[Manuscript map of North America].
- Author: THORNTON, John
- Publication date: 1699.
- Physical description: Manuscript, pen and ink on a single sheet of vellum showing the north east cost of America from Hudson's Straights through Labrador and Newfoundland to New England and New York.
- Dimensions: 680 by 800mm. (26.75 by 31.5 inches).
- Inventory reference: 1184
John Thornton was the main supplier of maps to the Hudson’s Bay Company (HBC) in the latter part of the seventeenth and early eighteenth century. He drafted and delivered 10 to 11 maps and charts to the company between 1680 and 1702. Unfortunately none of these maps survived in the company’s archives, although there is evidence of his various commissions for the HBC in the records, including an item in the Governor and Committee minutes for 1700 that HBC purchased two “mapps of Hudson’s Bay” (likely based on this 1699 map). These maps were used by the HBC to illustrate its claims and assert its rights over its domain in North America. The minutes of 1700 also record that the French were insisting on a boundary extending across James Bay at 52° 30′ north latitude, with their ownership confirmed to the south of this line. HBC countered with a line running along what is represented to be the Hudson-James Bay watershed through Lake Mistassini, northeast to the Labrador coast just south of 60° North Latitude. The boundary line “in red” asserted by HBC appears on this map.
The HBC Archives holds two similar maps of Hudson’s Bay produced in 1709 by John Thornton’s son, Samuel Thornton, who took over his father’s map making business. John Thornton’s map of 1699 appears to have been used as a template for these maps. The 1709 maps were used during the negotiations that led to the Treaty of Utrecht in 1713. More recently, the maps were used as evidence during the 1927 Labrador boundary dispute between Canada and Newfoundland which established the border between Quebec and Labrador.
The map is constructed very similarly to the Thornton maps in HBC Archives’ holdings in terms of both their materials: vellum and mark making media (i.e. inks, paint, colourants); and the application of the media (i.e. full strength colour and wash combinations).
The map created by John Thornton in 1699 is discussed by Dr. Richard Ruggles in ‘A Country So Interesting: The Hudson’s Bay Company and Two Centuries of Mapping’, 1670-1870 p. 26 (see below).
Thornton was paid £3 for the delivery of two “mapps of Hudson’s Bay” to the secretary, the minutes of 4 October 1700 record (A1/22,fo.19). As the only known Thornton map of this area at this time is one for 1699, these two copies were probably prepared by him in that year. Evidence for this is found in the minutes of a series of meetings of the general court of the company from 10 May 1700 to 29 January 1701, at which France’s territorial claims in north America were discussed (A2/1, fos 19-21). The French were disputing the company’s proprietorship of all the shores and immediate territory of Hudson and James bays. The French insisted on a boundary extending across James Bay at 52°30′ north latitude, with their ownership confirmed to the south of the Albany, Moose, Rupert, and Eastmain rivers. In rebuttal, the company claimed its charter rights in presenting its claims to the officials of the government and to William III (to the latter in a petition). At least on two occasions, when these matters were discussed with the Lords Commissioners of Trade and Plantations, the company representatives took along a “Mapp of Hudsons Bay.” The two copies of this map may have been taken by the committee to a meeting with the Lords Commissioners on 12 June 1700 and on one other occasion to be used as evidence during the discussions. In any event, the copies were probably of the 1699 map; on it, a line running along what was represented to be the Hudson-James Bay watershed through Lake Mistassini, north-east to the Labrador coast just south of 60° North latitude, illustrated the company’s claim. There is a possibility that one of the maps may have been included with the company’s petition to King William, and the other may have accompanied a paper concerning the national limits in the bay, “according to Mr Secr Vernons desire”(A1/22, fo. 17).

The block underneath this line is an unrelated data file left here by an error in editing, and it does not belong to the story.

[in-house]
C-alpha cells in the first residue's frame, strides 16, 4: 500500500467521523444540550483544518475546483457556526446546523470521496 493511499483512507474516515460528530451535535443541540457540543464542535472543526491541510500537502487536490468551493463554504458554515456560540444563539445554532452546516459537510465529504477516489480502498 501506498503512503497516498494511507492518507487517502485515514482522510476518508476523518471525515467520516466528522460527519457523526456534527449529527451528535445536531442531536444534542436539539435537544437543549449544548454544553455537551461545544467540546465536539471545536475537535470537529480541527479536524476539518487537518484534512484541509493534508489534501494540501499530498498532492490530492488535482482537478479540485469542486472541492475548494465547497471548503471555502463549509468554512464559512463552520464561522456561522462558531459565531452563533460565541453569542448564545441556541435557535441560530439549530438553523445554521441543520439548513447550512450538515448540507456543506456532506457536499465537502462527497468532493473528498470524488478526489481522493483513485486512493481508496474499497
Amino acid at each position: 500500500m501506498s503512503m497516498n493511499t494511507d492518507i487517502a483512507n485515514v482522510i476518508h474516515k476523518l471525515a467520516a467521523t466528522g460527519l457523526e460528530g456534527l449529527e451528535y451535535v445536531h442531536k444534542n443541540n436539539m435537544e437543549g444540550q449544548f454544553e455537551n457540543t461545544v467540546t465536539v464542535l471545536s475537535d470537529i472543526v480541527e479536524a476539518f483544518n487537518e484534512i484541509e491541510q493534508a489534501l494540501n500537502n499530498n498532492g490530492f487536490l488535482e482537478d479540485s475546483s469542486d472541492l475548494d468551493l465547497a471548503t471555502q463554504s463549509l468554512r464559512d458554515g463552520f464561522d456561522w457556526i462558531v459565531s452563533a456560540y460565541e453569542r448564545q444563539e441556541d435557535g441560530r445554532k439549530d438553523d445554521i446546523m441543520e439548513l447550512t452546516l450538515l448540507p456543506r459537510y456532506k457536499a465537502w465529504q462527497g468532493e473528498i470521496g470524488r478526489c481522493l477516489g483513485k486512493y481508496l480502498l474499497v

From the estate of Harold Fortington, Glennie, Aberdeenshire.